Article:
Wheat hybrid holds potential for drenched, saline conditions
Wheat tolerance to salinity and waterlogging has been improved through genetic cross-breeding, according to a study by UWA scientists.
The study, published in the Functional Plant Biology journal, investigated ways to improve the salt and waterlogging tolerance of wheat (Triticum aestivum L.) through hybridisation with sea barleygrass (Hordeum marinum Huds.).
Sea barleygrass is a wild relative of wheat and is found growing naturally in salt marshes.
"[Sea barleygrass] has possibly the highest tolerance to salinity and waterlogging within the Triticeae," the authors write.
"[It] can withstand the combined effects of salinity and waterlogging by maintaining better leaf ion regulation whereas wheat is more sensitive to the interactive effects of these two stresses."
Wheat is moderately tolerant of salinity but is sensitive to waterlogging which lowers the availability of O2 in the root zone.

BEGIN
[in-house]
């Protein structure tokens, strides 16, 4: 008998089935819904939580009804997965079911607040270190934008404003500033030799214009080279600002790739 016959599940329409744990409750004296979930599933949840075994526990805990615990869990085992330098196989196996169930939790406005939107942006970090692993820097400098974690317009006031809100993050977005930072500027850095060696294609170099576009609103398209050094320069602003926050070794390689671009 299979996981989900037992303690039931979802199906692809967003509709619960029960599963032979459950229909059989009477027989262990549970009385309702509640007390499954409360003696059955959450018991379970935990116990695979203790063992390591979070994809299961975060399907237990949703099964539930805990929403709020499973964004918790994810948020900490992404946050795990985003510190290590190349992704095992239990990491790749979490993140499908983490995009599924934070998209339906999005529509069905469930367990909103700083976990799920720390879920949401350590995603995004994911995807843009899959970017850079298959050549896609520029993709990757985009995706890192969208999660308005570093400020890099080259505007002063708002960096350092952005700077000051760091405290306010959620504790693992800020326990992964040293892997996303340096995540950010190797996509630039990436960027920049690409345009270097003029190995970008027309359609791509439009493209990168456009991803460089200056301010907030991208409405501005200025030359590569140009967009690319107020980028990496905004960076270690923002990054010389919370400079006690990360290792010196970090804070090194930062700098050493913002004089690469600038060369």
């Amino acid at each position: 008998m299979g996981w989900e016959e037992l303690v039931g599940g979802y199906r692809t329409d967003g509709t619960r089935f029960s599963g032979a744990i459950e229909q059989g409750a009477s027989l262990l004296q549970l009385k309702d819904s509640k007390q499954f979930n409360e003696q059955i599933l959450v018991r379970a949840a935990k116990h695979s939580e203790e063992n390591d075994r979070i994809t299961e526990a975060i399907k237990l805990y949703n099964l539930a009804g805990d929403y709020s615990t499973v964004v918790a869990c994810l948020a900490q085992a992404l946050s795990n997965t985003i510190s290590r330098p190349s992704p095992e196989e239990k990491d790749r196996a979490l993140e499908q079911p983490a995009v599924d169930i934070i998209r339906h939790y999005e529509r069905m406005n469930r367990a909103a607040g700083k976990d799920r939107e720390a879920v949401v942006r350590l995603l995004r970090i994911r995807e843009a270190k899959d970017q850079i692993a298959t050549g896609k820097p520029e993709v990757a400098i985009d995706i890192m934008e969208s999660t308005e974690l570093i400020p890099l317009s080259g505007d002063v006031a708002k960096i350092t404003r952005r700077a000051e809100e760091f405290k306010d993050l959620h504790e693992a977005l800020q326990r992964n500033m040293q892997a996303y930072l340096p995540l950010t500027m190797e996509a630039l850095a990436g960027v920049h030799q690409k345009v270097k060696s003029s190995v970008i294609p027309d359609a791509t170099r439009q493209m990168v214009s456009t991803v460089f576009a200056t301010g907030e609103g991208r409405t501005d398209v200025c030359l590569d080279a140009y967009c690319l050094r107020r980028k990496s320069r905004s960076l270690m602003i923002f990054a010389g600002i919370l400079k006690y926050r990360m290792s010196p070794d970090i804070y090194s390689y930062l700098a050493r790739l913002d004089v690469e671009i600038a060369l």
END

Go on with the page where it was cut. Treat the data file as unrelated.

The researchers crossed bread wheat with the wild relative to create an amphiploid containing both genomes. The resulting H. marinum-wheat amphiploids were then tested to determine whether they possessed the desirable traits. The cross had lower leaf concentrations of sodium and chlorine and a higher ratio of potassium to sodium, which is associated with salt tolerance, compared to its wheat parent. However, it was not as salt tolerant as sea barleygrass.
The researchers found several disadvantages to using this particular cross: The wheat-cross was not of a bread-wheat quality and was more likely to be of feed grain quality. The cross was also found to have low fertility.
UWA School of Plant Biology Winthrop Professor and co-author Timothy Colmer says that low fertility is a key issue that will impact on whether there is a practical or commercial use for the cross in agriculture.
W/Prof Colmer says that undesirable traits such as low fertility may be able to be bred out through various breeding strategies.
While there are undesirable traits there is the advantage of using an adaptive wild relative, which is a new approach, he says.
"Salinity is increasing over large parts of the world's arable land," the authors write. "Salinity impacts adversely on crops by reducing water availability and causing ion toxicity.
"We need to have an integrated approach to the revegetation of saline areas… a salt tolerant crop is not going to solve the whole problem but it has a place," W/Prof Colmer says.